Let there be love is one of three classic mid-tempo tracks that main room DJs use when they want to take the gas off the pedal for a while.  The other two are The Temptations Lady Soul (featured in Classic Tracks vol 1)  and Tone Damli’s 40 Years (Vol 2).  I’m amazed at the following these three tracks have and do wonder why they are more popular than any other relaxed track in main room settings.

It also begs the question why a track from 1961 became so entrenched in DJs’ minds?  It is a beautiful song and its beat is perfect for less experienced dances to cope with – there is no danger of it ever clearing the floor.  Perhaps that is why it is used so much.  When I first started dancing thirteen years ago it was played almost every night at my Ceroc class.  It’s in our beginner classes that we fell in love with those tracks we found easy to dance to.

5: Club Savoy – Rockin’ Louie & The Mamma Jammers (1980)

As I go round I find that some tracks are favourites of Modern Jive DJs but not of Ceroc ones.  Club Savoy is one such track.  It’s a pity really because it’s a cracker and has the most wonderful swinging tempo.  This tempo, no doubt, has Rock ‘n’ Roll influences and again this is a genre that Ceroc DJs seemed to have moved away from in the past few years.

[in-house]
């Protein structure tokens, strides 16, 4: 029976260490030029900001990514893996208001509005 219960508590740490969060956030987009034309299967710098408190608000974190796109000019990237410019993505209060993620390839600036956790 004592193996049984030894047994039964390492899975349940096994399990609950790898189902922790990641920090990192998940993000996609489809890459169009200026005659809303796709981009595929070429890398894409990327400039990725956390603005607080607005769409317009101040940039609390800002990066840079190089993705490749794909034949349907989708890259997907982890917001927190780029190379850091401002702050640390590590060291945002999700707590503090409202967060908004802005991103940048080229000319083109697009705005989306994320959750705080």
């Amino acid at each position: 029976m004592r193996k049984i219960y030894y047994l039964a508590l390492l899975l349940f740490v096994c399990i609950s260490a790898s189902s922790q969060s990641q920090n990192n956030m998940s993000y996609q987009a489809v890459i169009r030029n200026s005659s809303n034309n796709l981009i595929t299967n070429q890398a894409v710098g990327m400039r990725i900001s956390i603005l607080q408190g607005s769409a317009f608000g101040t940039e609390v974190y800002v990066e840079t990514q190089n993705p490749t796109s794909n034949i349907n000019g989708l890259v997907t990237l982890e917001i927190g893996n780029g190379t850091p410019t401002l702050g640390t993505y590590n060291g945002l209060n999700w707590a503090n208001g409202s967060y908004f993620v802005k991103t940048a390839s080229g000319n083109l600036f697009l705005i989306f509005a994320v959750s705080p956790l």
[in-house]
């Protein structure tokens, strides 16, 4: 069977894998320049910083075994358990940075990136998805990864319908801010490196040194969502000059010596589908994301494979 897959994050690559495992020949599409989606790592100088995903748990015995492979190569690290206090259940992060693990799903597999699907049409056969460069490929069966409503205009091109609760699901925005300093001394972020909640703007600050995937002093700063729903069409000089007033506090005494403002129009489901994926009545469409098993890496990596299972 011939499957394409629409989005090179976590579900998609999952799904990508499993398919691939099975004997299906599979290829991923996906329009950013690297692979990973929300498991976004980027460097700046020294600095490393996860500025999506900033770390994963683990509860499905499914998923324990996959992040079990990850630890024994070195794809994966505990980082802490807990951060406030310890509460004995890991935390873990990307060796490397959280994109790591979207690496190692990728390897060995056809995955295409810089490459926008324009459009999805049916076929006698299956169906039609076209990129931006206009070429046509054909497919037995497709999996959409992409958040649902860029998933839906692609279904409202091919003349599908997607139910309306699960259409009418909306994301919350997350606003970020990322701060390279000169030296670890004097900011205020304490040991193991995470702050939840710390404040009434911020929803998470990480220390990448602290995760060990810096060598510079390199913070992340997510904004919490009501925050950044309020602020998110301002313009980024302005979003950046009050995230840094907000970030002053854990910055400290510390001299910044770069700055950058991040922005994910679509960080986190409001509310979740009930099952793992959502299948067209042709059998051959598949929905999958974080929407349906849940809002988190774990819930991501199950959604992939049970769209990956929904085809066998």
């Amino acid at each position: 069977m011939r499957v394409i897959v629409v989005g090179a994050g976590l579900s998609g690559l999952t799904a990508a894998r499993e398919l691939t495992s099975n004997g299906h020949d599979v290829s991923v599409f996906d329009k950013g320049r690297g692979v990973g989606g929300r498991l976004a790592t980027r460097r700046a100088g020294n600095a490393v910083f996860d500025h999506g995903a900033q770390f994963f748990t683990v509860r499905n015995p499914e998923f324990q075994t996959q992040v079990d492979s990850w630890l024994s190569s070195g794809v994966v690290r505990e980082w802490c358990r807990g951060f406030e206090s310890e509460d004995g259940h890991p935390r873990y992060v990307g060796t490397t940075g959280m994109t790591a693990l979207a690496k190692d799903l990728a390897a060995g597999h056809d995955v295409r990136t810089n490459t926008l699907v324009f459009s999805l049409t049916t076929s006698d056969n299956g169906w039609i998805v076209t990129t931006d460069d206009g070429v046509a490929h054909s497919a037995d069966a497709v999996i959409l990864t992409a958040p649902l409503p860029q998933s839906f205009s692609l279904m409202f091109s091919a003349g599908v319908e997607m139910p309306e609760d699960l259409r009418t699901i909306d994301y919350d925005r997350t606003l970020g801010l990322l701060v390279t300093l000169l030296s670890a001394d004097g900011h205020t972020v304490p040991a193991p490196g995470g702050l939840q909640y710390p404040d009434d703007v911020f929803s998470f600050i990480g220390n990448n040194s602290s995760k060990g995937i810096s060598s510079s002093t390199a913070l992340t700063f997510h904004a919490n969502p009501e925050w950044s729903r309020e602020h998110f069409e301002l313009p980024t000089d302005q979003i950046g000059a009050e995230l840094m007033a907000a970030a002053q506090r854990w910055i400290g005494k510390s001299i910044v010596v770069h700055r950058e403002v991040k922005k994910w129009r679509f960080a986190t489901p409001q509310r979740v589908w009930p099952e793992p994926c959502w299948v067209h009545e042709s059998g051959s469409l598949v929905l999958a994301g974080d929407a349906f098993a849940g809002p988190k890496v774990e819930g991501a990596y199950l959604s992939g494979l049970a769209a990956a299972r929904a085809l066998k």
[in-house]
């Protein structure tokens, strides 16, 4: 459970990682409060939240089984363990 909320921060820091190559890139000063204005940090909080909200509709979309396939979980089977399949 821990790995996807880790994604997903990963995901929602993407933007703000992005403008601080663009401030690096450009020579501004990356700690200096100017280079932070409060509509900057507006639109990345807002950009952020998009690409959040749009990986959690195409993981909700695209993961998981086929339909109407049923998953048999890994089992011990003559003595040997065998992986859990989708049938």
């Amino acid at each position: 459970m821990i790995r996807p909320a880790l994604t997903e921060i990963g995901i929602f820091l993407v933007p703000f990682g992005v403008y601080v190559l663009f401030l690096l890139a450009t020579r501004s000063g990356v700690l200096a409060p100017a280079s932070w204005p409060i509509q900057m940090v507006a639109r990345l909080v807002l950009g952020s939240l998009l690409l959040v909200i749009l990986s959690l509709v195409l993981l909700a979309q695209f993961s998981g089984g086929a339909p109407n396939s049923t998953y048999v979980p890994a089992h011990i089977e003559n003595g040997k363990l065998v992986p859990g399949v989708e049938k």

This track is actually from a genre of music I knew little about – Carolina Beach Music.  This music has its roots in the 1950s and ’60s Rock ‘n’ Roll and Pop Music and is closely associated with the style of dance known as The Shag, or Carolina Shag, which is the official dance of North and South Carolina.  Another popular Beach Music track that Modern Jive DJs sometimes play is On the beach by The Chairman of The Board, which I also love.

So what is Carolina Shag Dancing?

I thought I’d just take a break to show you just what the Carolina Shag dance looks like.  Prepare to be blown away.  The video below features Brennar Goree and Autumn Jones a pair of Shag dancers who come up whenever you put ‘Carolina Shag’ into YouTube.  Their dancing blew me away.  You first notice their rapid footwork and then you get a sense it’s a bit like West Coast Swing on steroids.  Interestingly they were doing this demo at The Australian Open West Coast Swing Champs.

What you also see are moves that could be adapted for Ceroc and Modern Jive.  Like I’ve said many times, our dancing is a fusion of many dance styles.  I wonder if anyone has actually pinched a few moves from The Carolina Shag.  The track they are dancing to is Pink Cadillac by Jerry Lee Lewis which shows the roots of this dance style in Rock ‘n’ Roll.

6: Mustang Sally – Commitments (1991)

This has to be one of my Top 5 must-find-a-partner-for dance tracks.  The reason is simple.  I have to see if I can hit the breaks, freeze the action, and smile at my partner.  I only smile if I actually succeed in hitting the breaks – I don’t do it every time.  The thing is I know the break is coming, so I have to choose a move that I will finish just as the band holds the beat.